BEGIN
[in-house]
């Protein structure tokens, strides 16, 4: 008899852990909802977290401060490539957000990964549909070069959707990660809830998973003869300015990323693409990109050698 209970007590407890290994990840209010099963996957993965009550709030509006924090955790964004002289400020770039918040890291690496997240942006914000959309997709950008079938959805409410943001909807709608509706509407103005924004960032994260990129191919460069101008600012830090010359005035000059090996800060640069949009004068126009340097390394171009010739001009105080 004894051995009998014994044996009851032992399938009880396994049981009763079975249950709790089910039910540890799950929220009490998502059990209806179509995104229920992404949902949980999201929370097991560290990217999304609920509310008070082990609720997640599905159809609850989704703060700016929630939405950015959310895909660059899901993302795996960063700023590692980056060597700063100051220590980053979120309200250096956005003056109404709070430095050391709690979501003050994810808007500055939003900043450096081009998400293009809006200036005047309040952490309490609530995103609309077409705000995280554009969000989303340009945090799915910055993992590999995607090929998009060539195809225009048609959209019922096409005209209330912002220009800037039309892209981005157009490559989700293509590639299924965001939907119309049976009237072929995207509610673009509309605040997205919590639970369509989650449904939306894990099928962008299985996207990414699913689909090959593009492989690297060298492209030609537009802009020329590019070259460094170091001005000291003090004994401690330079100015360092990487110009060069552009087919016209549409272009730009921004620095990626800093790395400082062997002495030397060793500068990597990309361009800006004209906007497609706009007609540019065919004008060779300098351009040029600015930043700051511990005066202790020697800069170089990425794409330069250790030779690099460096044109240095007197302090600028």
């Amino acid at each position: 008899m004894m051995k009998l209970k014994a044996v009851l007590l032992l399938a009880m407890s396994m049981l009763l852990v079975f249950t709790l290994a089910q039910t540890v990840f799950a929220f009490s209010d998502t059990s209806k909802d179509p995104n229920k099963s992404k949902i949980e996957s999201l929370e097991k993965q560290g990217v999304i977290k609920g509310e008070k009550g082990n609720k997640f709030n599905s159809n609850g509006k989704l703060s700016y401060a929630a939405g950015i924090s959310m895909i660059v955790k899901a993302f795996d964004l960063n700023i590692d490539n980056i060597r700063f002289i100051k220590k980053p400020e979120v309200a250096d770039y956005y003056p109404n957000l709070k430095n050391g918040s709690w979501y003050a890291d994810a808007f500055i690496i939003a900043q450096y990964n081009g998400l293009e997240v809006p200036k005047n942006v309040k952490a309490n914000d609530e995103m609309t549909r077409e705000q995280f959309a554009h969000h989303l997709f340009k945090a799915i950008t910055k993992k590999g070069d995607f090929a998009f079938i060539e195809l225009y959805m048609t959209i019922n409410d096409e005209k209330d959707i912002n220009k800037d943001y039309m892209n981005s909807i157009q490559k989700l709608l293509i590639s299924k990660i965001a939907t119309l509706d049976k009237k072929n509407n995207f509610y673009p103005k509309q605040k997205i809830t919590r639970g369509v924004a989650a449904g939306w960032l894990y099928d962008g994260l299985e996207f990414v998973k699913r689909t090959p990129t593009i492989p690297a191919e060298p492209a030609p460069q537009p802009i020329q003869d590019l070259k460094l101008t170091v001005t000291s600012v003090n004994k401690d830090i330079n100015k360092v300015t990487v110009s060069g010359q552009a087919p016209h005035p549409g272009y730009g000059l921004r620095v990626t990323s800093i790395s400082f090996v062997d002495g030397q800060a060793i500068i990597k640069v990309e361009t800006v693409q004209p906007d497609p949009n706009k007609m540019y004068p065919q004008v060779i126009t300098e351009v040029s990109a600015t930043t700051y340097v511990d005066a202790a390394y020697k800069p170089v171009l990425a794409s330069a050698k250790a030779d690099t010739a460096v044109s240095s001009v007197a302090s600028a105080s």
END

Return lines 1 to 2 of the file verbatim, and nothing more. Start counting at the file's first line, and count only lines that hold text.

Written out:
[in-house]
């Protein structure tokens, strides 16, 4: 008899852990909802977290401060490539957000990964549909070069959707990660809830998973003869300015990323693409990109050698 209970007590407890290994990840209010099963996957993965009550709030509006924090955790964004002289400020770039918040890291690496997240942006914000959309997709950008079938959805409410943001909807709608509706509407103005924004960032994260990129191919460069101008600012830090010359005035000059090996800060640069949009004068126009340097390394171009010739001009105080 004894051995009998014994044996009851032992399938009880396994049981009763079975249950709790089910039910540890799950929220009490998502059990209806179509995104229920992404949902949980999201929370097991560290990217999304609920509310008070082990609720997640599905159809609850989704703060700016929630939405950015959310895909660059899901993302795996960063700023590692980056060597700063100051220590980053979120309200250096956005003056109404709070430095050391709690979501003050994810808007500055939003900043450096081009998400293009809006200036005047309040952490309490609530995103609309077409705000995280554009969000989303340009945090799915910055993992590999995607090929998009060539195809225009048609959209019922096409005209209330912002220009800037039309892209981005157009490559989700293509590639299924965001939907119309049976009237072929995207509610673009509309605040997205919590639970369509989650449904939306894990099928962008299985996207990414699913689909090959593009492989690297060298492209030609537009802009020329590019070259460094170091001005000291003090004994401690330079100015360092990487110009060069552009087919016209549409272009730009921004620095990626800093790395400082062997002495030397060793500068990597990309361009800006004209906007497609706009007609540019065919004008060779300098351009040029600015930043700051511990005066202790020697800069170089990425794409330069250790030779690099460096044109240095007197302090600028």